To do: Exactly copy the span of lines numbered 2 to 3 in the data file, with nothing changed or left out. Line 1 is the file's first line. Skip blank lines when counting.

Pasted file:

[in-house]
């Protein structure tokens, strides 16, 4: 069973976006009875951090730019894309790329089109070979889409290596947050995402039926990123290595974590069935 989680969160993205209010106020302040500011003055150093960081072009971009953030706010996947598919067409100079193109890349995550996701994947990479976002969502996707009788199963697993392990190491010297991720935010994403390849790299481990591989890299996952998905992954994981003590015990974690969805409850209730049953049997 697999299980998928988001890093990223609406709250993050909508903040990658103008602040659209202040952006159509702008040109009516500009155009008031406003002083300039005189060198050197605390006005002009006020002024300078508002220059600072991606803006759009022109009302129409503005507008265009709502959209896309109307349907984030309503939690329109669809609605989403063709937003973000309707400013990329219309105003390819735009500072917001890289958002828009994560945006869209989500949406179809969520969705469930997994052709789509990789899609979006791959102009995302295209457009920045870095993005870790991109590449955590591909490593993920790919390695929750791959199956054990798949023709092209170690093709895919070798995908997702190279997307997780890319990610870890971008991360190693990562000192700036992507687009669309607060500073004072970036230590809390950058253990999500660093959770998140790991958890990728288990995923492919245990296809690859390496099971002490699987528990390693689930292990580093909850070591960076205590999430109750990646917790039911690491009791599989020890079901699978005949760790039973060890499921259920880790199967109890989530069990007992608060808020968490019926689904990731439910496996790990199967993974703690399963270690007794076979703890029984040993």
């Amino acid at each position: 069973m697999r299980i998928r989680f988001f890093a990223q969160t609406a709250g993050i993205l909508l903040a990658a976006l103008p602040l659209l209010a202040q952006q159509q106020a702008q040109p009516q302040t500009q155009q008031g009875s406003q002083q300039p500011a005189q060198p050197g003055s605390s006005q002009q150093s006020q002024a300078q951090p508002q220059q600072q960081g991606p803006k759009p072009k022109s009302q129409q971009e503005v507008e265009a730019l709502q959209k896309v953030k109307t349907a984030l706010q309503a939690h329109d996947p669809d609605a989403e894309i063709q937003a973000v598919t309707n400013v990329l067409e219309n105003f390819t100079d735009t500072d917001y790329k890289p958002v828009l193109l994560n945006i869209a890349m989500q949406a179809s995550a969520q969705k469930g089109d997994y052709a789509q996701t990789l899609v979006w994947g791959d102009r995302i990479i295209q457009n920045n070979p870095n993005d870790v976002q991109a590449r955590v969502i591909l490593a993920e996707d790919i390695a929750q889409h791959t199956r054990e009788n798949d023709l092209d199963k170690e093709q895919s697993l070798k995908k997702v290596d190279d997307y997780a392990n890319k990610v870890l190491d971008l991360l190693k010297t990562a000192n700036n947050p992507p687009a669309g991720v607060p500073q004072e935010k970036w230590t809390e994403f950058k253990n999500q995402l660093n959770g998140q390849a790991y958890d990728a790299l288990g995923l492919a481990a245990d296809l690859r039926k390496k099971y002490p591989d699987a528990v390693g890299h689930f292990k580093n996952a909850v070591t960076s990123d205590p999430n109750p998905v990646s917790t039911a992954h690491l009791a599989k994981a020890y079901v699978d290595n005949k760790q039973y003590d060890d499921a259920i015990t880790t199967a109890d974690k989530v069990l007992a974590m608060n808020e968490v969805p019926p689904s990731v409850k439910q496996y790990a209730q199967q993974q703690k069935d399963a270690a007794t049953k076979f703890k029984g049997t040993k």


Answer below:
């Protein structure tokens, strides 16, 4: 069973976006009875951090730019894309790329089109070979889409290596947050995402039926990123290595974590069935 989680969160993205209010106020302040500011003055150093960081072009971009953030706010996947598919067409100079193109890349995550996701994947990479976002969502996707009788199963697993392990190491010297991720935010994403390849790299481990591989890299996952998905992954994981003590015990974690969805409850209730049953049997 697999299980998928988001890093990223609406709250993050909508903040990658103008602040659209202040952006159509702008040109009516500009155009008031406003002083300039005189060198050197605390006005002009006020002024300078508002220059600072991606803006759009022109009302129409503005507008265009709502959209896309109307349907984030309503939690329109669809609605989403063709937003973000309707400013990329219309105003390819735009500072917001890289958002828009994560945006869209989500949406179809969520969705469930997994052709789509990789899609979006791959102009995302295209457009920045870095993005870790991109590449955590591909490593993920790919390695929750791959199956054990798949023709092209170690093709895919070798995908997702190279997307997780890319990610870890971008991360190693990562000192700036992507687009669309607060500073004072970036230590809390950058253990999500660093959770998140790991958890990728288990995923492919245990296809690859390496099971002490699987528990390693689930292990580093909850070591960076205590999430109750990646917790039911690491009791599989020890079901699978005949760790039973060890499921259920880790199967109890989530069990007992608060808020968490019926689904990731439910496996790990199967993974703690399963270690007794076979703890029984040993």
């Amino acid at each position: 069973m697999r299980i998928r989680f988001f890093a990223q969160t609406a709250g993050i993205l909508l903040a990658a976006l103008p602040l659209l209010a202040q952006q159509q106020a702008q040109p009516q302040t500009q155009q008031g009875s406003q002083q300039p500011a005189q060198p050197g003055s605390s006005q002009q150093s006020q002024a300078q951090p508002q220059q600072q960081g991606p803006k759009p072009k022109s009302q129409q971009e503005v507008e265009a730019l709502q959209k896309v953030k109307t349907a984030l706010q309503a939690h329109d996947p669809d609605a989403e894309i063709q937003a973000v598919t309707n400013v990329l067409e219309n105003f390819t100079d735009t500072d917001y790329k890289p958002v828009l193109l994560n945006i869209a890349m989500q949406a179809s995550a969520q969705k469930g089109d997994y052709a789509q996701t990789l899609v979006w994947g791959d102009r995302i990479i295209q457009n920045n070979p870095n993005d870790v976002q991109a590449r955590v969502i591909l490593a993920e996707d790919i390695a929750q889409h791959t199956r054990e009788n798949d023709l092209d199963k170690e093709q895919s697993l070798k995908k997702v290596d190279d997307y997780a392990n890319k990610v870890l190491d971008l991360l190693k010297t990562a000192n700036n947050p992507p687009a669309g991720v607060p500073q004072e935010k970036w230590t809390e994403f950058k253990n999500q995402l660093n959770g998140q390849a790991y958890d990728a790299l288990g995923l492919a481990a245990d296809l690859r039926k390496k099971y002490p591989d699987a528990v390693g890299h689930f292990k580093n996952a909850v070591t960076s990123d205590p999430n109750p998905v990646s917790t039911a992954h690491l009791a599989k994981a020890y079901v699978d290595n005949k760790q039973y003590d060890d499921a259920i015990t880790t199967a109890d974690k989530v069990l007992a974590m608060n808020e968490v969805p019926p689904s990731v409850k439910q496996y790990a209730q199967q993974q703690k069935d399963a270690a007794t049953k076979f703890k029984g049997t040993k």